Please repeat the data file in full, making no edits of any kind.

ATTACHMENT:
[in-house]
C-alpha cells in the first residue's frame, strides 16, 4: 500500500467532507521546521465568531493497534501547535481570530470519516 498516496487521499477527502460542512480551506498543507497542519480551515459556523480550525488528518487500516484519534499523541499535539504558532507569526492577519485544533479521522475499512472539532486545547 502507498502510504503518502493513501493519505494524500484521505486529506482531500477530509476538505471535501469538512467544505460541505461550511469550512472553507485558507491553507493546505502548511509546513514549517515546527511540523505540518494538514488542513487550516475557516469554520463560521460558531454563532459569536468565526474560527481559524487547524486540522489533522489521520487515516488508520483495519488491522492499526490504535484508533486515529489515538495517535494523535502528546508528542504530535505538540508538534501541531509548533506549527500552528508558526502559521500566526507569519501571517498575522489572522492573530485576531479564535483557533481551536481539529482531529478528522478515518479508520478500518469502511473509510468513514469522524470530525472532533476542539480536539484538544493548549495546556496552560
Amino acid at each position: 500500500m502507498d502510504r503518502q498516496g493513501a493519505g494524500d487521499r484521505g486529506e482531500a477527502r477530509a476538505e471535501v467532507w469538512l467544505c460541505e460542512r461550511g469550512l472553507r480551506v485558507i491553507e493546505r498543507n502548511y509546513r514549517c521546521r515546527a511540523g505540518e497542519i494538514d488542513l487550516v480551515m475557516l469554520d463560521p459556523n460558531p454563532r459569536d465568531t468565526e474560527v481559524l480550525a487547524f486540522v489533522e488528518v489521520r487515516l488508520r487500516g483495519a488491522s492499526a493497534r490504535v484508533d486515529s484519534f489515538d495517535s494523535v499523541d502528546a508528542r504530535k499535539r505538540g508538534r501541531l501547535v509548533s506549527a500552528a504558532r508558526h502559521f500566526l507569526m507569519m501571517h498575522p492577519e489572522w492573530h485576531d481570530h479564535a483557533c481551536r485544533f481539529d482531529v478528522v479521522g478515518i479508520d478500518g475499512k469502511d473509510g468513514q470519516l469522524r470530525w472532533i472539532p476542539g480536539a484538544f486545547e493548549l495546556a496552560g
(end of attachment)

[in-house]
C-alpha cells in the first residue's frame, strides 16, 4: 500500500467532507521546521465568531493497534501547535481570530470519516 498516496487521499477527502460542512480551506498543507497542519480551515459556523480550525488528518487500516484519534499523541499535539504558532507569526492577519485544533479521522475499512472539532486545547 502507498502510504503518502493513501493519505494524500484521505486529506482531500477530509476538505471535501469538512467544505460541505461550511469550512472553507485558507491553507493546505502548511509546513514549517515546527511540523505540518494538514488542513487550516475557516469554520463560521460558531454563532459569536468565526474560527481559524487547524486540522489533522489521520487515516488508520483495519488491522492499526490504535484508533486515529489515538495517535494523535502528546508528542504530535505538540508538534501541531509548533506549527500552528508558526502559521500566526507569519501571517498575522489572522492573530485576531479564535483557533481551536481539529482531529478528522478515518479508520478500518469502511473509510468513514469522524470530525472532533476542539480536539484538544493548549495546556496552560
Amino acid at each position: 500500500m502507498d502510504r503518502q498516496g493513501a493519505g494524500d487521499r484521505g486529506e482531500a477527502r477530509a476538505e471535501v467532507w469538512l467544505c460541505e460542512r461550511g469550512l472553507r480551506v485558507i491553507e493546505r498543507n502548511y509546513r514549517c521546521r515546527a511540523g505540518e497542519i494538514d488542513l487550516v480551515m475557516l469554520d463560521p459556523n460558531p454563532r459569536d465568531t468565526e474560527v481559524l480550525a487547524f486540522v489533522e488528518v489521520r487515516l488508520r487500516g483495519a488491522s492499526a493497534r490504535v484508533d486515529s484519534f489515538d495517535s494523535v499523541d502528546a508528542r504530535k499535539r505538540g508538534r501541531l501547535v509548533s506549527a500552528a504558532r508558526h502559521f500566526l507569526m507569519m501571517h498575522p492577519e489572522w492573530h485576531d481570530h479564535a483557533c481551536r485544533f481539529d482531529v478528522v479521522g478515518i479508520d478500518g475499512k469502511d473509510g468513514q470519516l469522524r470530525w472532533i472539532p476542539g480536539a484538544f486545547e493548549l495546556a496552560g